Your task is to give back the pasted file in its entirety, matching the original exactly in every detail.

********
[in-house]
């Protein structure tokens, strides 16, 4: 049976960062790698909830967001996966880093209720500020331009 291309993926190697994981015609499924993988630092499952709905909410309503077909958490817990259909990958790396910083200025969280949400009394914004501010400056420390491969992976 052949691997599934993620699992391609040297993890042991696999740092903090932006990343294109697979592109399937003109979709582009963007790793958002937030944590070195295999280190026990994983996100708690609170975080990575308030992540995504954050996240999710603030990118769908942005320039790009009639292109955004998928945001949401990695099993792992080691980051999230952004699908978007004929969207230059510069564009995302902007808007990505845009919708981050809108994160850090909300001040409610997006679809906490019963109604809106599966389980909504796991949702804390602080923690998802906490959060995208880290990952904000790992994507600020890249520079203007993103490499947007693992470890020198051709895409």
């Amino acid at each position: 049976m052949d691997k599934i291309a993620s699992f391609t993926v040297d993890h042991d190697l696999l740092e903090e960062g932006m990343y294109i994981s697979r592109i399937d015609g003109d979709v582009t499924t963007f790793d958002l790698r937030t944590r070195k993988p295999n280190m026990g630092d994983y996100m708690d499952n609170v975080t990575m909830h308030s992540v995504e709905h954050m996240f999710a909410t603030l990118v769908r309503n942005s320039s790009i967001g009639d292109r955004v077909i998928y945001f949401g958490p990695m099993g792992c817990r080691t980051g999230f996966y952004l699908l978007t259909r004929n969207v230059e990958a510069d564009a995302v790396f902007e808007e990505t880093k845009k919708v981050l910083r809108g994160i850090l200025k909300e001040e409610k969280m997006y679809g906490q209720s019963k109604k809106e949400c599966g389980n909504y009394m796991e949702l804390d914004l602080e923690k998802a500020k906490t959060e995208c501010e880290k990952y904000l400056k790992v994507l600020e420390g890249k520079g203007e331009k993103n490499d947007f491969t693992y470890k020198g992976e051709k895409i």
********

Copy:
[in-house]
């Protein structure tokens, strides 16, 4: 049976960062790698909830967001996966880093209720500020331009 291309993926190697994981015609499924993988630092499952709905909410309503077909958490817990259909990958790396910083200025969280949400009394914004501010400056420390491969992976 052949691997599934993620699992391609040297993890042991696999740092903090932006990343294109697979592109399937003109979709582009963007790793958002937030944590070195295999280190026990994983996100708690609170975080990575308030992540995504954050996240999710603030990118769908942005320039790009009639292109955004998928945001949401990695099993792992080691980051999230952004699908978007004929969207230059510069564009995302902007808007990505845009919708981050809108994160850090909300001040409610997006679809906490019963109604809106599966389980909504796991949702804390602080923690998802906490959060995208880290990952904000790992994507600020890249520079203007993103490499947007693992470890020198051709895409």
């Amino acid at each position: 049976m052949d691997k599934i291309a993620s699992f391609t993926v040297d993890h042991d190697l696999l740092e903090e960062g932006m990343y294109i994981s697979r592109i399937d015609g003109d979709v582009t499924t963007f790793d958002l790698r937030t944590r070195k993988p295999n280190m026990g630092d994983y996100m708690d499952n609170v975080t990575m909830h308030s992540v995504e709905h954050m996240f999710a909410t603030l990118v769908r309503n942005s320039s790009i967001g009639d292109r955004v077909i998928y945001f949401g958490p990695m099993g792992c817990r080691t980051g999230f996966y952004l699908l978007t259909r004929n969207v230059e990958a510069d564009a995302v790396f902007e808007e990505t880093k845009k919708v981050l910083r809108g994160i850090l200025k909300e001040e409610k969280m997006y679809g906490q209720s019963k109604k809106e949400c599966g389980n909504y009394m796991e949702l804390d914004l602080e923690k998802a500020k906490t959060e995208c501010e880290k990952y904000l400056k790992v994507l600020e420390g890249k520079g203007e331009k993103n490499d947007f491969t693992y470890k020198g992976e051709k895409i």